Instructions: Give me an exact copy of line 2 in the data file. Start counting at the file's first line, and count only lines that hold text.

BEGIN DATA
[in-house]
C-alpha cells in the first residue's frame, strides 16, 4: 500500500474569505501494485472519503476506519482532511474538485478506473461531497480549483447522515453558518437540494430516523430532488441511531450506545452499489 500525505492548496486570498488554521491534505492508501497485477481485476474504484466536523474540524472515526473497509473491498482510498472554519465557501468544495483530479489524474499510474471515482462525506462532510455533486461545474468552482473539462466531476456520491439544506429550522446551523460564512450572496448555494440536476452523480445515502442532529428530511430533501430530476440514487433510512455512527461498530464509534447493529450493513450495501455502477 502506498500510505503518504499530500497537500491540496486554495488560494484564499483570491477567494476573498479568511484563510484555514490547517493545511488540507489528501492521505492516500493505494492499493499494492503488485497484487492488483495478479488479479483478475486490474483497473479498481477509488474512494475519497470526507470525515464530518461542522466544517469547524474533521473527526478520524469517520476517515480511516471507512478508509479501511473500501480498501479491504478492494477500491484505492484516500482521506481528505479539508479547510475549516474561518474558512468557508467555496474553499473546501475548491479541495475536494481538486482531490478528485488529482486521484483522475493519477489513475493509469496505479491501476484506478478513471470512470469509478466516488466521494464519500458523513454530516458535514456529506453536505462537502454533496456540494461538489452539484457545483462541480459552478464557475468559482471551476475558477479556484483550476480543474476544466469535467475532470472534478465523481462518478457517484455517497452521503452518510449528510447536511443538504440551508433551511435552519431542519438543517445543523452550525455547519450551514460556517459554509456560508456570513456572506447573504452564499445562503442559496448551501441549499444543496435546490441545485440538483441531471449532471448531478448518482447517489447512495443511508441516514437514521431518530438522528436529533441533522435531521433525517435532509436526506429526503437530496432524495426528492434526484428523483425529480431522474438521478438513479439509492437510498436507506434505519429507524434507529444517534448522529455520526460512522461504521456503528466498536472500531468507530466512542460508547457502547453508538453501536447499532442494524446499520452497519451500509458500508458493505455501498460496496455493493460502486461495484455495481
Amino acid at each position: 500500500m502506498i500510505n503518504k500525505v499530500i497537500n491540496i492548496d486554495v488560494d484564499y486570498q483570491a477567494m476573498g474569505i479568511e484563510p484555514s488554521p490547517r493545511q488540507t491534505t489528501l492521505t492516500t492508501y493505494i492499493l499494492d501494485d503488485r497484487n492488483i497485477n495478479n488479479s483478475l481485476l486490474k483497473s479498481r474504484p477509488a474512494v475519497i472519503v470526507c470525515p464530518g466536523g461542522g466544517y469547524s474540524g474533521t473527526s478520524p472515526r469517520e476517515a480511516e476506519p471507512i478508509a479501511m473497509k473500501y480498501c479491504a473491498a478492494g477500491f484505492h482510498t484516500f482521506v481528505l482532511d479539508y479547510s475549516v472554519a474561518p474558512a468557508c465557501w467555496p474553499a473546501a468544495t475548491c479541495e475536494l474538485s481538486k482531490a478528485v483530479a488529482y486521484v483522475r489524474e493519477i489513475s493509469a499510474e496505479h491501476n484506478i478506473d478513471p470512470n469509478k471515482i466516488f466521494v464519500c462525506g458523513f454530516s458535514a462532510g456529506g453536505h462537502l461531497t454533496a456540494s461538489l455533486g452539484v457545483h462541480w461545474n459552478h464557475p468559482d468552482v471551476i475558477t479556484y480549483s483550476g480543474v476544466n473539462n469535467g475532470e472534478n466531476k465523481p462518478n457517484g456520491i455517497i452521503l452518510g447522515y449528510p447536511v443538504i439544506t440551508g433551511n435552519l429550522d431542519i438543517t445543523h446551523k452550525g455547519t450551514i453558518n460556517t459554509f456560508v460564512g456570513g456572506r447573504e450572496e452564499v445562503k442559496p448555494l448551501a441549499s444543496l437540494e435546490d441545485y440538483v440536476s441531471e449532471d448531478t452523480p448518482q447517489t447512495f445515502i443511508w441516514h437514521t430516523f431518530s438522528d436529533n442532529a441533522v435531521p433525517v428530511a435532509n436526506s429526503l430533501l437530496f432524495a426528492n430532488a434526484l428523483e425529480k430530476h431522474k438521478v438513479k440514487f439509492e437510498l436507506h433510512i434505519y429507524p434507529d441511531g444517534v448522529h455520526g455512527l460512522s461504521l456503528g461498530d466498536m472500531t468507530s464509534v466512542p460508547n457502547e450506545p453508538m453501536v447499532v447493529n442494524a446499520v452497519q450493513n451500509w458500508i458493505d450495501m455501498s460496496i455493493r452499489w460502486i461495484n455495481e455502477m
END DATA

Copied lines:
C-alpha cells in the first residue's frame, strides 16, 4: 500500500474569505501494485472519503476506519482532511474538485478506473461531497480549483447522515453558518437540494430516523430532488441511531450506545452499489 500525505492548496486570498488554521491534505492508501497485477481485476474504484466536523474540524472515526473497509473491498482510498472554519465557501468544495483530479489524474499510474471515482462525506462532510455533486461545474468552482473539462466531476456520491439544506429550522446551523460564512450572496448555494440536476452523480445515502442532529428530511430533501430530476440514487433510512455512527461498530464509534447493529450493513450495501455502477 502506498500510505503518504499530500497537500491540496486554495488560494484564499483570491477567494476573498479568511484563510484555514490547517493545511488540507489528501492521505492516500493505494492499493499494492503488485497484487492488483495478479488479479483478475486490474483497473479498481477509488474512494475519497470526507470525515464530518461542522466544517469547524474533521473527526478520524469517520476517515480511516471507512478508509479501511473500501480498501479491504478492494477500491484505492484516500482521506481528505479539508479547510475549516474561518474558512468557508467555496474553499473546501475548491479541495475536494481538486482531490478528485488529482486521484483522475493519477489513475493509469496505479491501476484506478478513471470512470469509478466516488466521494464519500458523513454530516458535514456529506453536505462537502454533496456540494461538489452539484457545483462541480459552478464557475468559482471551476475558477479556484483550476480543474476544466469535467475532470472534478465523481462518478457517484455517497452521503452518510449528510447536511443538504440551508433551511435552519431542519438543517445543523452550525455547519450551514460556517459554509456560508456570513456572506447573504452564499445562503442559496448551501441549499444543496435546490441545485440538483441531471449532471448531478448518482447517489447512495443511508441516514437514521431518530438522528436529533441533522435531521433525517435532509436526506429526503437530496432524495426528492434526484428523483425529480431522474438521478438513479439509492437510498436507506434505519429507524434507529444517534448522529455520526460512522461504521456503528466498536472500531468507530466512542460508547457502547453508538453501536447499532442494524446499520452497519451500509458500508458493505455501498460496496455493493460502486461495484455495481